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Helping a Three-Legged Golden Named to Honor Famed Vet and His Therapy Dog

August 23, 2017

Helping a Three-Legged Golden Named to Honor Famed Vet and His Therapy Dog - Animal Ortho Care

A lot of people ask Halie White how her dog, Tuesday, got her name. And it’s not for the day of the week she was born (though technically, Tuesday was actually born on a Tuesday).

“She is named after one of my heroes,” Halie says.

The golden retriever born with just three legs was named for another golden– a service dog owned by a decorated Army Captain named Luis Montalavan. Halie had read his book, “Until Tuesday,” in which Luis writes about his experiences overcoming physical injuries, PTSD and traumatic brain injury after completing two tours in Iraq. Trained to help the disabled, Tuesday himself had his own trust issues. Then he met Luis. The two helped save each other from their mental wounds.

Halie, who comes from a military family, was touched by Luis and Tuesday’s story. She wrote the author telling him she would name her next dog after Tuesday. She was thrilled when Luis wrote back and then saddened, years later to learn of his suicide – crying over the news even though the man was a stranger.

A couple years ago, Halie came through on her promise to Luis. She was working in a vet’s office at the time when a local breeder she was friendly with came into the office with a litter of day-old puppies. One of the puppies was missing part of her right front leg. While Halie normally steers clear of breeders (she was the co-founder of herlocal humane society) she knew this woman was responsible as any breeder could be.

Halie asked about the puppy with the missing leg– the breeder didn’t know what she’d do with her. At the time Halie already had eight or nine dogs. She wasn’t looking to get another. And she definitely wasn’t looking to get a puppy. But she’d always loved goldens, and she’d wanted a dog she could train to be a therapy dog.

Outfitted with a prosthetic, Halie thought the puppy would be perfect for visiting children’s hospitals. So she decided to take the dog home, naming her Tuesday, in honor of a dog and a man she held in such high regard.

Prosthetic Helps Protect Tuesday from Stress Years Down the Road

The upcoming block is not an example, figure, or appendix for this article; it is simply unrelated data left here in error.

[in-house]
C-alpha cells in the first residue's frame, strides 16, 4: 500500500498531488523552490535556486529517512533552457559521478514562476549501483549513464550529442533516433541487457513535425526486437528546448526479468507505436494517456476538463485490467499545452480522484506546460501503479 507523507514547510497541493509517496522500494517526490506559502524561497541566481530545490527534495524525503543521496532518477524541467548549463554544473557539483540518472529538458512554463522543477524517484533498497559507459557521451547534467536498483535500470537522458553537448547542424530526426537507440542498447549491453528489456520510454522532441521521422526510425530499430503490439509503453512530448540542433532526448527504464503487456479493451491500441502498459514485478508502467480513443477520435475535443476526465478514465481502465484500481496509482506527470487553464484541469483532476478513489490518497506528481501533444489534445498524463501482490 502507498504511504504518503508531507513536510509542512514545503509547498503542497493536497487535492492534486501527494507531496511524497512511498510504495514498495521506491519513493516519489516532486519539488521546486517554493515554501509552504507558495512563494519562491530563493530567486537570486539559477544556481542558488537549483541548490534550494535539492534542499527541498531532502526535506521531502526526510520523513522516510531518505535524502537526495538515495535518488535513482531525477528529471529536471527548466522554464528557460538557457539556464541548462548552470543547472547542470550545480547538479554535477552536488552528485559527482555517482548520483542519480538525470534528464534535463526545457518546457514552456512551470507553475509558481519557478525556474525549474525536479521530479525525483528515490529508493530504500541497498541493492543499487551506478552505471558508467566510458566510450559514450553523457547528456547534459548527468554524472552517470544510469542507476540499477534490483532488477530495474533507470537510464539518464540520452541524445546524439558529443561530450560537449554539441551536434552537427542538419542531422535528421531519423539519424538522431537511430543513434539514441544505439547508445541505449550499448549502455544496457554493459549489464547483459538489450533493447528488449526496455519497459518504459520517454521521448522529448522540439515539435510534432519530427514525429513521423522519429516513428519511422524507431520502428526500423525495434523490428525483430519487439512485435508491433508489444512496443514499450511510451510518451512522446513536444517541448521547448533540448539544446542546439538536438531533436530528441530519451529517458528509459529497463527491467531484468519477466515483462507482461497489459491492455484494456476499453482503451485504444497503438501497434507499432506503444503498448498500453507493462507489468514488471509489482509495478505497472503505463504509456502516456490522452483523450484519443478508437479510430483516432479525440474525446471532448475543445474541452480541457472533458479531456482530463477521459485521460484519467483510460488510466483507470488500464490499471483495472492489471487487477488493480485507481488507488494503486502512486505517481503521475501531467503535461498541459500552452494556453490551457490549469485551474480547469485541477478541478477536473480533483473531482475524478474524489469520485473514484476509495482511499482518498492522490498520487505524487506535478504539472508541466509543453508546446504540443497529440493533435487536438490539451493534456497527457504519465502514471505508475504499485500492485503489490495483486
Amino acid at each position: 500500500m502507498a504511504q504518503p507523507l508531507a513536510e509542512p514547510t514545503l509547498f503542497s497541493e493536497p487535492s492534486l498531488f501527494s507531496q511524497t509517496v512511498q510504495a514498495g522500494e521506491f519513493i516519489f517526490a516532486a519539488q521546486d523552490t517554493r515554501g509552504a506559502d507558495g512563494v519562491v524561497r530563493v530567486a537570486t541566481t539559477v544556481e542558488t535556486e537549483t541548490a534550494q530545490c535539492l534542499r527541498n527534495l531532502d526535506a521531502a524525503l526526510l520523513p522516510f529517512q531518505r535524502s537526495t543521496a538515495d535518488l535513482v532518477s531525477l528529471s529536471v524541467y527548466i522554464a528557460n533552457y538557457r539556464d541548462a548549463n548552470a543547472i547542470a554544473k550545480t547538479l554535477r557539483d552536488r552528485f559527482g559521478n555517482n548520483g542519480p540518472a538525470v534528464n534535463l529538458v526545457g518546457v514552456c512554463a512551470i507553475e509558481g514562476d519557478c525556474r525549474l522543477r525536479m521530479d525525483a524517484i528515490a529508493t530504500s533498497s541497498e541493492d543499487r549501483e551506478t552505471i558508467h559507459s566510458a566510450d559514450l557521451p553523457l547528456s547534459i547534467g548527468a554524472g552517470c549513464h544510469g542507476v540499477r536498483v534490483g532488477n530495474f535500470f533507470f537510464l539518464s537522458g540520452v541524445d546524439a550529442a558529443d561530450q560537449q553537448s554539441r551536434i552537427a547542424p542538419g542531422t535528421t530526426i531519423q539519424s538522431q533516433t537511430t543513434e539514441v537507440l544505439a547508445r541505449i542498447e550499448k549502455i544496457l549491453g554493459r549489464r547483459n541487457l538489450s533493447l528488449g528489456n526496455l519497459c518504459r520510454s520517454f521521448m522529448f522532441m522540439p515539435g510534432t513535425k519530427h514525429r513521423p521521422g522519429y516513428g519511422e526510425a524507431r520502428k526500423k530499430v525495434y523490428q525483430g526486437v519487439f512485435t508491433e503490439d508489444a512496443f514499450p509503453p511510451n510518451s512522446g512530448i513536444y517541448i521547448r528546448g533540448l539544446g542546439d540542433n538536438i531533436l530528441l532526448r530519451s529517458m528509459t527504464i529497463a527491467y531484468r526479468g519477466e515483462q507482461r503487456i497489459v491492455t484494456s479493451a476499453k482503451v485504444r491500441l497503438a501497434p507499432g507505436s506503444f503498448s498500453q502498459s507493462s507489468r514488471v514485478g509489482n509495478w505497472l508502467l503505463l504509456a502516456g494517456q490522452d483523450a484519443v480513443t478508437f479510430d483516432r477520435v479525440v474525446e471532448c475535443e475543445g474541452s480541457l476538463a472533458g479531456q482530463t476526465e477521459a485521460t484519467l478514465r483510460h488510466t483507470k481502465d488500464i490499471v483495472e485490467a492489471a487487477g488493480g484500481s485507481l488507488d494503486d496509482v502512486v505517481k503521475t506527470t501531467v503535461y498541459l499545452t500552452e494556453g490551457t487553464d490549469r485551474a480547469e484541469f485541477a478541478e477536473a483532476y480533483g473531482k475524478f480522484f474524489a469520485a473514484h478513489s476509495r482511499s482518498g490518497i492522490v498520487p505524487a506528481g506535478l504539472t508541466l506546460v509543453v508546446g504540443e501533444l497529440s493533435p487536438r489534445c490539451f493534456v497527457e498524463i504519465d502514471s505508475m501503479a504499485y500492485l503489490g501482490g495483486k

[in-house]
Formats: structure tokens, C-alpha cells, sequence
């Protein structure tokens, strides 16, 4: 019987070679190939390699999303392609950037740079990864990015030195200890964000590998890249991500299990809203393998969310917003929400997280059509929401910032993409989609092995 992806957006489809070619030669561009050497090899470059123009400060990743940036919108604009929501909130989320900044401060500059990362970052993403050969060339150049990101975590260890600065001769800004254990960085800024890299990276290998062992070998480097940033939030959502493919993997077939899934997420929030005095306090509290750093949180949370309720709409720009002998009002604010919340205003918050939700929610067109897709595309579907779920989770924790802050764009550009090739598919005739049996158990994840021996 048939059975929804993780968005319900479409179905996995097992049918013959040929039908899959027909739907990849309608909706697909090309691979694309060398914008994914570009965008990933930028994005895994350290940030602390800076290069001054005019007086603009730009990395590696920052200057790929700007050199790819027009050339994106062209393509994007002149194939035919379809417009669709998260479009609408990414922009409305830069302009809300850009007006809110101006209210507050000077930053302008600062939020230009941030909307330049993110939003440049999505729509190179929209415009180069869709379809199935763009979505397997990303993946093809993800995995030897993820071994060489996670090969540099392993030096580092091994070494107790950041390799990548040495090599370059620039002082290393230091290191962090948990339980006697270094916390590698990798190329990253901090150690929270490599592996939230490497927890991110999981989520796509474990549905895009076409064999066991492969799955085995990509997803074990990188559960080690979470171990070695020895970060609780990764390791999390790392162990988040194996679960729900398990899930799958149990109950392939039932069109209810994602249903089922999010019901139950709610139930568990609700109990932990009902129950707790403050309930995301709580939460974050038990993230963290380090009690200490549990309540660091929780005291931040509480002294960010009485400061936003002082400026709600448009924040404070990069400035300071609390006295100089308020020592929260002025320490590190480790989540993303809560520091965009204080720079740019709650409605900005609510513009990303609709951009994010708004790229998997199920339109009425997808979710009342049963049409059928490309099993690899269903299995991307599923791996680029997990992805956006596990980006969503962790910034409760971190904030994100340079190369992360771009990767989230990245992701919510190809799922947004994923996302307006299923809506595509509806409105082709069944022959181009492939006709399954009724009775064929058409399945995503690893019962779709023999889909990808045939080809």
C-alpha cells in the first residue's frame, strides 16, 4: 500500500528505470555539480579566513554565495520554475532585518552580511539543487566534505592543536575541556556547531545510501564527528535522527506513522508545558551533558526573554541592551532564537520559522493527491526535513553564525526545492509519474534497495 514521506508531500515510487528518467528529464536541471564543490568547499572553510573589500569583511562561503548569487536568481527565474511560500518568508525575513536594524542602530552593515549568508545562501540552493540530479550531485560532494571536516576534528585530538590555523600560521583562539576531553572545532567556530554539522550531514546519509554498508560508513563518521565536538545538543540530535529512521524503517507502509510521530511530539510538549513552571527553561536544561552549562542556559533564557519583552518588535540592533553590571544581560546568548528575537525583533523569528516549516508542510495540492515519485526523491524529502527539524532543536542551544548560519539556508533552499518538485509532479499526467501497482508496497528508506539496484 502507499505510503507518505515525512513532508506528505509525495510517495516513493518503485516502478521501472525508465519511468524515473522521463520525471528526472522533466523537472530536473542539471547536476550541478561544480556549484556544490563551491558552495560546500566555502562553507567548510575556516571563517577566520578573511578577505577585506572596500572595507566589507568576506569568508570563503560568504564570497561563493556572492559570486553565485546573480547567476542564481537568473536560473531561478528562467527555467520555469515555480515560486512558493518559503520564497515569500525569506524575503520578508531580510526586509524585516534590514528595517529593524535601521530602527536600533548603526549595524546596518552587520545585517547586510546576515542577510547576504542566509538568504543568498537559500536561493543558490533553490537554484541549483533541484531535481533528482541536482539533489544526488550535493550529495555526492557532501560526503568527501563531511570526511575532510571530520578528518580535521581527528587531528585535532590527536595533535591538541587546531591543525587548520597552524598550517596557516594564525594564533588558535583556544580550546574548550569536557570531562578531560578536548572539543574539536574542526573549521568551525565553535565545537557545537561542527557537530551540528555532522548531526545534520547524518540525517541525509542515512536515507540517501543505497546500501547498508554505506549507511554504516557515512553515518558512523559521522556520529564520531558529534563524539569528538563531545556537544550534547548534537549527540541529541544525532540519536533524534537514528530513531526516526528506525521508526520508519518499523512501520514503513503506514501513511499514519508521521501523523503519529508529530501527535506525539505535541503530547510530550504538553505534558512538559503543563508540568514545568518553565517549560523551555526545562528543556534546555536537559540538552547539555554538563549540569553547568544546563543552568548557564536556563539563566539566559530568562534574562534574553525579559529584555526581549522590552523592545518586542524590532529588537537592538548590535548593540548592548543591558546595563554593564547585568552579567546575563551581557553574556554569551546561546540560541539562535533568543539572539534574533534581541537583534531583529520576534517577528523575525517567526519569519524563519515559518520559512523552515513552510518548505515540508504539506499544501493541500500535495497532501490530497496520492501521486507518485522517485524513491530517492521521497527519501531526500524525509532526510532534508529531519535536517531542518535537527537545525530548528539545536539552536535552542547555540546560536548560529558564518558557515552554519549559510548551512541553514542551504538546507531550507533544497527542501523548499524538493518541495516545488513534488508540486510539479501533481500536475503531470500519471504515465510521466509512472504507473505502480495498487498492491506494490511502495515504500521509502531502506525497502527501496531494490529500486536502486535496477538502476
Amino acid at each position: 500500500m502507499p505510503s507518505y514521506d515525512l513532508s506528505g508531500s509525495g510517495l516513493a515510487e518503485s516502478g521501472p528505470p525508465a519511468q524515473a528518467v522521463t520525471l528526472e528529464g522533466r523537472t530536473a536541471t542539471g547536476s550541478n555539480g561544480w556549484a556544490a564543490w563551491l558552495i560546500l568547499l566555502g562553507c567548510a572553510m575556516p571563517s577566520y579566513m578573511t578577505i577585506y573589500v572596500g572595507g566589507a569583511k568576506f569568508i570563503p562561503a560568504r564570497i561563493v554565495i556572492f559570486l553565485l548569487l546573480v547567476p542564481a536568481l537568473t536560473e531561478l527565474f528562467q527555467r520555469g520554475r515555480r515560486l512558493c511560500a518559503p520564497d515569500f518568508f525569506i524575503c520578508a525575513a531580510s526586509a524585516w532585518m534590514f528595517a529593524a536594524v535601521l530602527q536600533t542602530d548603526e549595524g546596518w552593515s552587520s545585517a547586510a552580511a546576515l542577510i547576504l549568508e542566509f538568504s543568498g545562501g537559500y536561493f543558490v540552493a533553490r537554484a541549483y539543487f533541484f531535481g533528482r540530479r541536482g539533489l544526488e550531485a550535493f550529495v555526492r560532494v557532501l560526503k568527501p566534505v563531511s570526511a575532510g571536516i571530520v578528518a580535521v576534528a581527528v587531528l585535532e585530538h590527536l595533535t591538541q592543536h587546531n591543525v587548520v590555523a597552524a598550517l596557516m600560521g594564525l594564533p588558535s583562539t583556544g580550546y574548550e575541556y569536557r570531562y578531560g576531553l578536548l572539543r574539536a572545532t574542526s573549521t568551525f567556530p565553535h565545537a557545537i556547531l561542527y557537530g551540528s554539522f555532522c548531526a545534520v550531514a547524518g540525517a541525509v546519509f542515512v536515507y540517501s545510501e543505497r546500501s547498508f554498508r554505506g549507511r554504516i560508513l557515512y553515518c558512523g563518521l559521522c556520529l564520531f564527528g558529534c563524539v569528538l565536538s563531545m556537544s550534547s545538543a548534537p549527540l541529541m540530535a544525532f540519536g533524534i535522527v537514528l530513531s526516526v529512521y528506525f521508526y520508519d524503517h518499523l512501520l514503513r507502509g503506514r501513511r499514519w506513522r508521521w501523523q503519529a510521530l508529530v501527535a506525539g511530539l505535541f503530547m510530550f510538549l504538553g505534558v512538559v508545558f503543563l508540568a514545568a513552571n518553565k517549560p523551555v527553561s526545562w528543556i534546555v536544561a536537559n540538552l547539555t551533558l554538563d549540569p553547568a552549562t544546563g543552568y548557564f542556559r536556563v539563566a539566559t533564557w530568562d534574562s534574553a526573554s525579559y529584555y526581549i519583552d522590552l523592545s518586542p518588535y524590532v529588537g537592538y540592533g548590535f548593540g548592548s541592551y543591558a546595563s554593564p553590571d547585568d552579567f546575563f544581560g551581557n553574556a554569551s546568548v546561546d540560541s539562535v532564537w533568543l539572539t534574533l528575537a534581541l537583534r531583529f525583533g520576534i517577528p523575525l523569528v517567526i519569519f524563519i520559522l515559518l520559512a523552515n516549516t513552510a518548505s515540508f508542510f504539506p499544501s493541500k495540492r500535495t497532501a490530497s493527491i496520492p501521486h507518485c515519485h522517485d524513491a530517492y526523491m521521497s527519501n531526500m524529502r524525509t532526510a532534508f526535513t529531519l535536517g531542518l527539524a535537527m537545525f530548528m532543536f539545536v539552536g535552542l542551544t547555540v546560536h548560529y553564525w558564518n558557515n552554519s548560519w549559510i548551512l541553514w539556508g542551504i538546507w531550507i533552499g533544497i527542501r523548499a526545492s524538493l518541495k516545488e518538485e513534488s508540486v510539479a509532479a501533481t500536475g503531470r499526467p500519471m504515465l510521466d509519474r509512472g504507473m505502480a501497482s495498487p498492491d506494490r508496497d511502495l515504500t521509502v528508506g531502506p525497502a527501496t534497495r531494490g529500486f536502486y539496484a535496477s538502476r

With years of experience as a vet tech and dog owner, Halie was aware about the availability of prosthetics for canines that were missing legs.

She knew from the beginning she wanted to pursue this option for Tuesday to head off some of the challenges with arthritis and neck, back and elbow strain three-legged dogs face as they age– especially dogs missing front limbs where 60 percent of their weight is distributed.

Taking Tuesday for walks without the prosthetic, Halie can see she doesn’t really enjoy herself.

“Her tail isn’t tucked, but she looks like my husband when we’re out shopping,” she says.

She thought a prosthetic would allow Tuesday to go more places and do more socializing.

It’s not that Halie feels sorry for her dog. She knows Tuesday isn’t aware of her disability.

“Kids will say oh I feel so sorry for her, she only has three legs. And I’ll tell them, ‘She’s looking at you thinking you only have two!’”

She found Animal Ortho Care through, of all things, a calendar featuring dogs from the Golden Retriever Rescue of Atlanta (Tuesday was featured in March). Halie saw that the dog pictured in October wore a brace and reached out to the owner to learn more about it. That owner referred her to AOC.

Halie waited until she thought Tuesday had topped out her weight before contacting Animal Ortho Care. At that time, Tuesday was about a year and a half old.

It was a bit of a challenge building the prosthetic so that it fit just right on Tuesday’s stump– Halie says the leg has a funky bend to it– so the device has racked up miles being mailed back and forth between Georgia and Virginia. To help the Animal Ortho Care team iron out the kinks, Halie shared video of Tuesday walking in the device.

But time and persistence seem to have paid off, as Halie says she thinks the latest version of the leg is going to work out.

Tuesday takes half-hour walks on her prosthetic every day. Instead of trying to run as fast as she can, Halie is able to get the dog to slow down and go farther because she doesn’t have to worry as much about the dog tiring out.

While Tuesday refuses to wear her prosthetic in the house– she learned quickly how to take the strap off– Halie is thrilled with the progress she’s made so far. And now that the dog has calmed a little from being a high-energy puppy, Halie thinks it’s time to start getting her out in the world and preparing her to be a therapy dog. In honor of Luis and the original Tuesday, Halie hopes that she’ll be able to bring her Tuesday in for visits at her local veteran’s hospital once she completes her final test (three supervised therapy visits). While Halie might be the one doing the training, she says Tuesday teachers her something new every day.

“I don’t think people give animals enough credit,” she says. “I’ve seen that so many times in rescues that have come to live with us– whether they were born without a limb or they lost one, they get back up and go.”

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